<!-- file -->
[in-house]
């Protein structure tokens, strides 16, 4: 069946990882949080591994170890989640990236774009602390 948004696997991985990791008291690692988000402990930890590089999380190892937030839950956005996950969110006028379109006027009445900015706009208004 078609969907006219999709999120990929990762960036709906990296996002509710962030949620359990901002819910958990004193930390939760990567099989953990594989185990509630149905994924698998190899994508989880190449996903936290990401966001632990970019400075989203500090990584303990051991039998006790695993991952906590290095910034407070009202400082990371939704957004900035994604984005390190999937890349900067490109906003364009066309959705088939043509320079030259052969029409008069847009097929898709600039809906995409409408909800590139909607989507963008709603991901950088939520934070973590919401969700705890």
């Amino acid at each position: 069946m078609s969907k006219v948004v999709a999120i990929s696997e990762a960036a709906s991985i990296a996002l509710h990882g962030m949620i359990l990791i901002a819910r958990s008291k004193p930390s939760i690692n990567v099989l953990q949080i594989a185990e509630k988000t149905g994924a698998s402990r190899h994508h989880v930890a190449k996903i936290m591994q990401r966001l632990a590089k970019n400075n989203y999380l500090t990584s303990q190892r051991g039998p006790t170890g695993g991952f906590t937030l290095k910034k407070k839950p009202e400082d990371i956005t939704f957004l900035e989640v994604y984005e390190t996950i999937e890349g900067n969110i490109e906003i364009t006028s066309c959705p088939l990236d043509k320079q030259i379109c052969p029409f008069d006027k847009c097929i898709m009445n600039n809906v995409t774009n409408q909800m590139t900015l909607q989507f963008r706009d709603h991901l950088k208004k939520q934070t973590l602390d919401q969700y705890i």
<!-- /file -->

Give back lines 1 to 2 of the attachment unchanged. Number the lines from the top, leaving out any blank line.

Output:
[in-house]
């Protein structure tokens, strides 16, 4: 069946990882949080591994170890989640990236774009602390 948004696997991985990791008291690692988000402990930890590089999380190892937030839950956005996950969110006028379109006027009445900015706009208004 078609969907006219999709999120990929990762960036709906990296996002509710962030949620359990901002819910958990004193930390939760990567099989953990594989185990509630149905994924698998190899994508989880190449996903936290990401966001632990970019400075989203500090990584303990051991039998006790695993991952906590290095910034407070009202400082990371939704957004900035994604984005390190999937890349900067490109906003364009066309959705088939043509320079030259052969029409008069847009097929898709600039809906995409409408909800590139909607989507963008709603991901950088939520934070973590919401969700705890």